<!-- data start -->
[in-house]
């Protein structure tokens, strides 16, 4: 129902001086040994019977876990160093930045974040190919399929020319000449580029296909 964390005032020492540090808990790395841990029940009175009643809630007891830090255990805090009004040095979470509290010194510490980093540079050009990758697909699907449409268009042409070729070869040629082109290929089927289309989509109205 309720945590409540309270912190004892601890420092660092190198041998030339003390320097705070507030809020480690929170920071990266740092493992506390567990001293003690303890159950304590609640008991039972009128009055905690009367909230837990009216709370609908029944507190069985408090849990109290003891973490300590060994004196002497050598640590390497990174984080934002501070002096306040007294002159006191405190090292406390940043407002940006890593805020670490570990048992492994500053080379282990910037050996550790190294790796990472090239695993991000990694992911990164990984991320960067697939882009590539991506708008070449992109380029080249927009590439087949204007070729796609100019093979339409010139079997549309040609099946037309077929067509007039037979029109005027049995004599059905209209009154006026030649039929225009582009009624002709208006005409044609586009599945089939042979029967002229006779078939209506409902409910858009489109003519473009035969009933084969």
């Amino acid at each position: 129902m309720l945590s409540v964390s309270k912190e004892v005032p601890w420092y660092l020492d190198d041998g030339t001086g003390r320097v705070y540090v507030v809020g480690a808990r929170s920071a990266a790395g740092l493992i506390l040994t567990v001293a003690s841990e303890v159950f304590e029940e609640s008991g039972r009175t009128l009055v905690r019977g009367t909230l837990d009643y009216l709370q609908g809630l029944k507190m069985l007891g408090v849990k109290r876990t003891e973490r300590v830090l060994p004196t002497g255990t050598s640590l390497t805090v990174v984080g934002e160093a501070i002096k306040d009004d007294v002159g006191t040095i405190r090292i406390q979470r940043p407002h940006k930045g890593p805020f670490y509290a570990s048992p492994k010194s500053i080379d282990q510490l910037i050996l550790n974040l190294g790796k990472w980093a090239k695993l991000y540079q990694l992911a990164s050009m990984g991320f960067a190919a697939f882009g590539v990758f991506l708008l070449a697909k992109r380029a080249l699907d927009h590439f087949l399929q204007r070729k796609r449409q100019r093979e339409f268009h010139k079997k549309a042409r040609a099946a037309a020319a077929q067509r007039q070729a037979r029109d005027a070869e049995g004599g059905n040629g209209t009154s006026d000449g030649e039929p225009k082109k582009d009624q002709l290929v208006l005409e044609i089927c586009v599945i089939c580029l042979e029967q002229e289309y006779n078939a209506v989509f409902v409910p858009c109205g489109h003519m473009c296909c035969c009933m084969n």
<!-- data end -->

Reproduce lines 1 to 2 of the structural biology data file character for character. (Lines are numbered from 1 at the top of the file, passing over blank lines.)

[in-house]
């Protein structure tokens, strides 16, 4: 129902001086040994019977876990160093930045974040190919399929020319000449580029296909 964390005032020492540090808990790395841990029940009175009643809630007891830090255990805090009004040095979470509290010194510490980093540079050009990758697909699907449409268009042409070729070869040629082109290929089927289309989509109205 309720945590409540309270912190004892601890420092660092190198041998030339003390320097705070507030809020480690929170920071990266740092493992506390567990001293003690303890159950304590609640008991039972009128009055905690009367909230837990009216709370609908029944507190069985408090849990109290003891973490300590060994004196002497050598640590390497990174984080934002501070002096306040007294002159006191405190090292406390940043407002940006890593805020670490570990048992492994500053080379282990910037050996550790190294790796990472090239695993991000990694992911990164990984991320960067697939882009590539991506708008070449992109380029080249927009590439087949204007070729796609100019093979339409010139079997549309040609099946037309077929067509007039037979029109005027049995004599059905209209009154006026030649039929225009582009009624002709208006005409044609586009599945089939042979029967002229006779078939209506409902409910858009489109003519473009035969009933084969």